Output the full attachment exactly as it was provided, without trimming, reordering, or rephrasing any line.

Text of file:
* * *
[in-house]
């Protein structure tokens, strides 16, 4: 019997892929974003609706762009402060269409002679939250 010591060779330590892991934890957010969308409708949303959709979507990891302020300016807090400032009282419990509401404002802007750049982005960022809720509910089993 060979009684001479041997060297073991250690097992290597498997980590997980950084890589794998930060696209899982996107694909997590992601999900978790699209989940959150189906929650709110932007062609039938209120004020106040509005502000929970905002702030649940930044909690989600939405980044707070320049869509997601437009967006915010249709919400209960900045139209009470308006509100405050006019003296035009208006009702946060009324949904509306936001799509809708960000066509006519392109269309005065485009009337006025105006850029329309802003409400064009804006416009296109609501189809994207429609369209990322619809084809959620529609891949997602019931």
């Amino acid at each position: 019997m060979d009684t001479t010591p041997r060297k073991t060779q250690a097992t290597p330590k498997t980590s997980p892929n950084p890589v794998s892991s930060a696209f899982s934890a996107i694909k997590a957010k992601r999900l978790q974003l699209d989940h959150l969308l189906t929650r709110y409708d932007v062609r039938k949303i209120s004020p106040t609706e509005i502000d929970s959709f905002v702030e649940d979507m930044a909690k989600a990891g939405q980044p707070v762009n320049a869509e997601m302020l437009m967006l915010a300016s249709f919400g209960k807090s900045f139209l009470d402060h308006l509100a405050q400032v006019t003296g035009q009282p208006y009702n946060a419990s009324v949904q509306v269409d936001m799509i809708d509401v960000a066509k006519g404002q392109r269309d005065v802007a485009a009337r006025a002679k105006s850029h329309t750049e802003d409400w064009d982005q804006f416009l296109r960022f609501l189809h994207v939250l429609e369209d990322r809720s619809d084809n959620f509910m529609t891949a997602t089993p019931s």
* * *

[in-house]
């Protein structure tokens, strides 16, 4: 019997892929974003609706762009402060269409002679939250 010591060779330590892991934890957010969308409708949303959709979507990891302020300016807090400032009282419990509401404002802007750049982005960022809720509910089993 060979009684001479041997060297073991250690097992290597498997980590997980950084890589794998930060696209899982996107694909997590992601999900978790699209989940959150189906929650709110932007062609039938209120004020106040509005502000929970905002702030649940930044909690989600939405980044707070320049869509997601437009967006915010249709919400209960900045139209009470308006509100405050006019003296035009208006009702946060009324949904509306936001799509809708960000066509006519392109269309005065485009009337006025105006850029329309802003409400064009804006416009296109609501189809994207429609369209990322619809084809959620529609891949997602019931």
């Amino acid at each position: 019997m060979d009684t001479t010591p041997r060297k073991t060779q250690a097992t290597p330590k498997t980590s997980p892929n950084p890589v794998s892991s930060a696209f899982s934890a996107i694909k997590a957010k992601r999900l978790q974003l699209d989940h959150l969308l189906t929650r709110y409708d932007v062609r039938k949303i209120s004020p106040t609706e509005i502000d929970s959709f905002v702030e649940d979507m930044a909690k989600a990891g939405q980044p707070v762009n320049a869509e997601m302020l437009m967006l915010a300016s249709f919400g209960k807090s900045f139209l009470d402060h308006l509100a405050q400032v006019t003296g035009q009282p208006y009702n946060a419990s009324v949904q509306v269409d936001m799509i809708d509401v960000a066509k006519g404002q392109r269309d005065v802007a485009a009337r006025a002679k105006s850029h329309t750049e802003d409400w064009d982005q804006f416009l296109r960022f609501l189809h994207v939250l429609e369209d990322r809720s619809d084809n959620f509910m529609t891949a997602t089993p019931s």